With Ticketmaster’s stock price (symbol: TKTM) slumped to below $6 per share less than three months from its all-time high of $27, Live Nation has also joined its rival in the sub-$6 per share club. The company’s stock (symbol: LYV) dropped more than 20 percent this week, just days after reporting strong, if not spectacular, earnings for the third quarter ended September 30. Live Nation’s stock has struggled on-and-off for more than a year, but it experienced the dramatic drop following sobering reports from financial analysts about the company’s future. See stock tickers for the two companies below.
Live Nation’s total revenues grew 9.4 percent for the quarter to $1.59 billion, and adjusted operating income grew 16.3 percent to $109.6 million, primarily on the strength of solid gains in ticket sales at North American amphitheaters and international festivals. Partially off-setting those gains was a $5.6 million loss in its overall Ticketing line item as the company prepares to aggressively launch its new ticketing operation in January, which it says is right on track.
In a prepared statement, Live Nation President and CEO Michael Rapino said he was pleased with the overall results. “We generated exceptional results during the third quarter in spite of the global economic downturn. We continued to execute better and grow our core business with virtually all key metrics used to evaluate our business showing improvements. We increased the number of concerts we produced, we grew our ticket sales and improved our revenues and margins. Despite challenging times, millions of fans have continued to attend live concerts to support their favorite artists. Looking ahead, our primary goal remains centered on maximizing our global concert pipe for our client – the artist – and expanding into direct ticketing/online distribution, completing the world’s only concert-to-fan direct platform for artists.”
Yet the quarter did little to placate nervous Wall Street analysts who believe Live Nation’s fortunes are particularly more modest. Two market analysts, James Boyle of CL King & Associates and Alan Gould of Natixis Bleichroeder downgraded the stock as they lamented that slumping consumer confidence could heavily affect spending on entertainment tickets. Boyle changed his rating from “Accumulate” to “Neutral,” while Gould dropped his rating from “Buy” to “Hold.”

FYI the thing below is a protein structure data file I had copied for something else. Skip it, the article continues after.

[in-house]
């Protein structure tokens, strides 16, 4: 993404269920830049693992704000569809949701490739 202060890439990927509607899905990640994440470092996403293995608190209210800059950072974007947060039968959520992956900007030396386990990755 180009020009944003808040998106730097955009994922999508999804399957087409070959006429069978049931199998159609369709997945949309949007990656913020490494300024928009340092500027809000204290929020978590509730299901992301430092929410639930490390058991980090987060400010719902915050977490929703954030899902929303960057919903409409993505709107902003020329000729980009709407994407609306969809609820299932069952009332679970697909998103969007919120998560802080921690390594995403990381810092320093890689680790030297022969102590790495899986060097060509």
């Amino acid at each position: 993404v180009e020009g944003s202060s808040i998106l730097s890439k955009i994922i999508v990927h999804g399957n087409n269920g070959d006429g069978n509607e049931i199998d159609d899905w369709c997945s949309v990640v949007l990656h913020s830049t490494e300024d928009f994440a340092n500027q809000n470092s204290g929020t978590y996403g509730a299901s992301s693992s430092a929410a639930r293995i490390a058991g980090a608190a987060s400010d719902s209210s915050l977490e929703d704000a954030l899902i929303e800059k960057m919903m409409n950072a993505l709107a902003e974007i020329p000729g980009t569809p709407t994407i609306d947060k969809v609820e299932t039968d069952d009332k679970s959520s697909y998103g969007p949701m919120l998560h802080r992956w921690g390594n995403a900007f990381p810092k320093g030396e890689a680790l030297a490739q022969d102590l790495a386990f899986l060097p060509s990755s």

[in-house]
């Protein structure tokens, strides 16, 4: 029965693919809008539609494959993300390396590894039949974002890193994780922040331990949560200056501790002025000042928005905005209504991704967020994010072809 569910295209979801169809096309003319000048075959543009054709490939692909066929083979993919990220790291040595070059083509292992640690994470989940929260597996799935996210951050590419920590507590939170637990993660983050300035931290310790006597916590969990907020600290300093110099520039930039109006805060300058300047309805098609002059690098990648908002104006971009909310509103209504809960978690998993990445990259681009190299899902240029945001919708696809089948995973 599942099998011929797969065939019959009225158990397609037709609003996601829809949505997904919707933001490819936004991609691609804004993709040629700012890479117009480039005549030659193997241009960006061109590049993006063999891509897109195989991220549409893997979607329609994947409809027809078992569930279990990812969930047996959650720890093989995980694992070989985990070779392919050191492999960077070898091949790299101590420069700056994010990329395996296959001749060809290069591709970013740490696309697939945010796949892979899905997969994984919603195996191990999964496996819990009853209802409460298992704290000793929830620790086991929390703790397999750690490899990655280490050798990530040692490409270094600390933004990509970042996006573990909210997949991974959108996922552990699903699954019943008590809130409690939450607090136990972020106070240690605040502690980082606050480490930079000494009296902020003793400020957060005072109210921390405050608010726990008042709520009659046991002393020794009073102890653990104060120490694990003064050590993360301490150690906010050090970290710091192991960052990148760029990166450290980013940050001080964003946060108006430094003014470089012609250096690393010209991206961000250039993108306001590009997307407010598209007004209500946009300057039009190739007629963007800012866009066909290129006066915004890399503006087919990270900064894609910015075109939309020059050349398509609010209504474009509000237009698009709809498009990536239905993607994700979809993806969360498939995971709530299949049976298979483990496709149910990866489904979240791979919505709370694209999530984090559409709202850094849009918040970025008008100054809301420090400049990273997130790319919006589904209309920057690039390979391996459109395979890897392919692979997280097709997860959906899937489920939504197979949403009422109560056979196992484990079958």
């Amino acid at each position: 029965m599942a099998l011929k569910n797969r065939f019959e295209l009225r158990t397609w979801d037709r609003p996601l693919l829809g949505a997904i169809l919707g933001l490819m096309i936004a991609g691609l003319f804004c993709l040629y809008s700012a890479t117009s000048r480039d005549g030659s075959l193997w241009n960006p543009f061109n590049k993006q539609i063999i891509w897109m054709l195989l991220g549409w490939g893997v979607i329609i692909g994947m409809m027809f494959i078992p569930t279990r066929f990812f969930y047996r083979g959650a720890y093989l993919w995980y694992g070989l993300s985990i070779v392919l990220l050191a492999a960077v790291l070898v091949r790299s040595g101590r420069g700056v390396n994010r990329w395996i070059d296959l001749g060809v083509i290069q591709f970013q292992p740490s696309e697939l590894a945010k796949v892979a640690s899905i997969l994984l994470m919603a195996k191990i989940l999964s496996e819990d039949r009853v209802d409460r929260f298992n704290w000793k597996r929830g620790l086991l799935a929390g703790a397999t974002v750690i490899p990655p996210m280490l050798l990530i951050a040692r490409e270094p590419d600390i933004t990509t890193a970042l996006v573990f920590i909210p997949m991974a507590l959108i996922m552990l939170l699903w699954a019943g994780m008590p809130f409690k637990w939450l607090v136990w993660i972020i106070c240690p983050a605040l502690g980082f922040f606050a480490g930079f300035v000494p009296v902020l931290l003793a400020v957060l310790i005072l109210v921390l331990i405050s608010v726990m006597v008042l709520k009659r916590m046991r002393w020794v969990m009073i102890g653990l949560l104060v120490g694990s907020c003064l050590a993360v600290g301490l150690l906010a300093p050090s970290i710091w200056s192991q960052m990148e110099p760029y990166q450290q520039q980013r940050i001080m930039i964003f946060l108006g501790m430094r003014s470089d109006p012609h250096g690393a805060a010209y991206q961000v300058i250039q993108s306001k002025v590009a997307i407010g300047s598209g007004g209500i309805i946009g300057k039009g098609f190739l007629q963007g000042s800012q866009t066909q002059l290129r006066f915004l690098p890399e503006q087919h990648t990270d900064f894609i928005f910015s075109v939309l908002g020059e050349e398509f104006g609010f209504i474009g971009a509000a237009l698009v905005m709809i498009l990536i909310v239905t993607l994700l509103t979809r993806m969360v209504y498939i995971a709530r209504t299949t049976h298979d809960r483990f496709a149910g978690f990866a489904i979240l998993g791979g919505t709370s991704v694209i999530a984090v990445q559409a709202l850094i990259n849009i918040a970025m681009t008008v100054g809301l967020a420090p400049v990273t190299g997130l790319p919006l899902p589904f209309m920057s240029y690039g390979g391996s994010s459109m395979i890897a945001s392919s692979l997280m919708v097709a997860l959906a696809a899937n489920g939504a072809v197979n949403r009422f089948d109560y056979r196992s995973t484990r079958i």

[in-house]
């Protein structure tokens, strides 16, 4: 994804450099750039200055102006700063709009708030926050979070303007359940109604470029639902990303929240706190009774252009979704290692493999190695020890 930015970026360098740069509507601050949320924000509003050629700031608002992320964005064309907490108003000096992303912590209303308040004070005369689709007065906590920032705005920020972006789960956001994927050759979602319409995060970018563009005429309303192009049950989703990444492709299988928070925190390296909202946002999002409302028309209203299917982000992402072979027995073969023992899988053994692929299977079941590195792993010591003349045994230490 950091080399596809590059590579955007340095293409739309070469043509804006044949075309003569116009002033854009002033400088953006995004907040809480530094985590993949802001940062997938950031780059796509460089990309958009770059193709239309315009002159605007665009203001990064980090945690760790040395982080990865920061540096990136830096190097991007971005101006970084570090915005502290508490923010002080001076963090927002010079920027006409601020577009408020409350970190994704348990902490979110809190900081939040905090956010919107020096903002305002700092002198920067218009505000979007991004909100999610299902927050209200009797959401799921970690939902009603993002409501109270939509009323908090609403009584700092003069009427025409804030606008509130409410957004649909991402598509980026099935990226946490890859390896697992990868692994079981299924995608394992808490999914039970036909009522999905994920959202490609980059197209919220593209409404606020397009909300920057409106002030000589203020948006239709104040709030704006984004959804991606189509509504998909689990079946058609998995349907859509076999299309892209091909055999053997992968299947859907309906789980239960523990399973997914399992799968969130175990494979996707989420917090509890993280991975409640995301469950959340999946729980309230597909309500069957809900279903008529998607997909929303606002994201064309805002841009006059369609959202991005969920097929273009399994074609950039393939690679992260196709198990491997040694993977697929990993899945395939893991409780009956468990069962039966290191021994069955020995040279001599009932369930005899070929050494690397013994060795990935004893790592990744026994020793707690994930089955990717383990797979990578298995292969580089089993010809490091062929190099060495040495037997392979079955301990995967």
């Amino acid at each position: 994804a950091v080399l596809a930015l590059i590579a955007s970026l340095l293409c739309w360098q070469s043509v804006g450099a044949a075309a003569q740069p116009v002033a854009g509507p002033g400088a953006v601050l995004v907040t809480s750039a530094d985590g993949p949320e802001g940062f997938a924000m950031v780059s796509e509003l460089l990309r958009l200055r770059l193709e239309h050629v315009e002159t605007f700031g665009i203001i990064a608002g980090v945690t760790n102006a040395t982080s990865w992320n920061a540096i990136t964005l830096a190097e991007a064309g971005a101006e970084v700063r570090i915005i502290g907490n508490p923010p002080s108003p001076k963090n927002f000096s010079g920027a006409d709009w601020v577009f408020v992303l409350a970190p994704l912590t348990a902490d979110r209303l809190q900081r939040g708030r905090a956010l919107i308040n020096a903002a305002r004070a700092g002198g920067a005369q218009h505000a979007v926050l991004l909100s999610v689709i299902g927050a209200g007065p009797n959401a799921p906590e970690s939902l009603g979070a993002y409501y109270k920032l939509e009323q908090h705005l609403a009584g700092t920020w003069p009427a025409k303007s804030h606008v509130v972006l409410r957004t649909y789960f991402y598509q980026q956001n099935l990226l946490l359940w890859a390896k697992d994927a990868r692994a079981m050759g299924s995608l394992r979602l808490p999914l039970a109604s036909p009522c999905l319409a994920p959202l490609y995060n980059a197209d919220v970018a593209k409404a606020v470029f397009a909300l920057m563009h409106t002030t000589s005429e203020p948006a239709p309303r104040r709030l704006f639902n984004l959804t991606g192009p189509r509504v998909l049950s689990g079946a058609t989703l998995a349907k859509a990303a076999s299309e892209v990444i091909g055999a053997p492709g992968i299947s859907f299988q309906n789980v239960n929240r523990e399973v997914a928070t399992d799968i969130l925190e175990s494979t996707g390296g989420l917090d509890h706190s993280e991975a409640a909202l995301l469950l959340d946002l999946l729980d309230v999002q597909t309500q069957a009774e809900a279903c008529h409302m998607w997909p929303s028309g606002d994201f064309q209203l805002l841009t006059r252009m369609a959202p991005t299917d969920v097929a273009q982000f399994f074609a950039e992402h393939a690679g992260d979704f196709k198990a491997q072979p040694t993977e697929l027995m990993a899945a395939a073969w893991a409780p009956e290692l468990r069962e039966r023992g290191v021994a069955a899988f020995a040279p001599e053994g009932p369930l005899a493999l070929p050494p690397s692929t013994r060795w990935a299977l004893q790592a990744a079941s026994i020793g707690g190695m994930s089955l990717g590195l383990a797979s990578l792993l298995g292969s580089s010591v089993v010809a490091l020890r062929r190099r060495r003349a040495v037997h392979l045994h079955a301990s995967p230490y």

“Whether it is higher unemployment, flagging consumer spending, plunging consumer confidence or declining advertising, Live Nation can claim it is more recession-resistant than most, but recent color on ticket sales and discounts to come to try to bolster 2009 sales by a peer suggest that management is too hopeful and we should be more conservative,” Boyle privately wrote to investors this week.
“We are also downgrading Live Nation to Neutral since the recession should be longer than previously expected. The company likes to say its average fan only buys a couple of tickets a year. Conventional wisdom likes to say people still went to the movies during the Depression. Yet, if the fan has less and less discretionary money or just wants to hunker down to survive the seeming storm, some tickets don’t get bought next year. Since Live Nation sells tickets in advance, the wall that the general economy has hit should it going forward, we feel,” he added.
Gould told the Associated Press that he believes Live Nation and other ticketing companies will feel the effects of the recession in the spring and summer of 2009. “Live Nation has not seen a decline yet, but we feel the current recession will be deeper and longer than past recessions,” he said.
A Live Nation spokesperson declined to comment directly about the downgrades. Prior to the analysts’ reports, the company said in a statement that it was optimistic about the rest of the year and 2009. “Live Nation continues to believe that it will be in a position to deliver strong adjusted operating income growth in 2009 and beyond as it continues to grow its core operations, realize the impact of its 2008 investments in venues and launch its ticketing operations.”
Rapino also reiterated his confidence about the future during a recent conference call with investors. “I’m not trying to deliver a message that we’re somehow the only company in the world not affected by the economic downturn. I can only state the facts on what we’ve sold to date,” he said. “Now as you know, 75 percent of our business happens in the summer, so we really don’t really start selling anything of magnitude again till March or April when we sell the summer season. So in October, with regard to AC/DC tickets, you can’t print them quickly enough. Coldplay sold out. Jonas Brothers sold out. So we have seen no ticket effect at all in October. And we hope that by the time we start selling tickets in the spring that this trend continues.”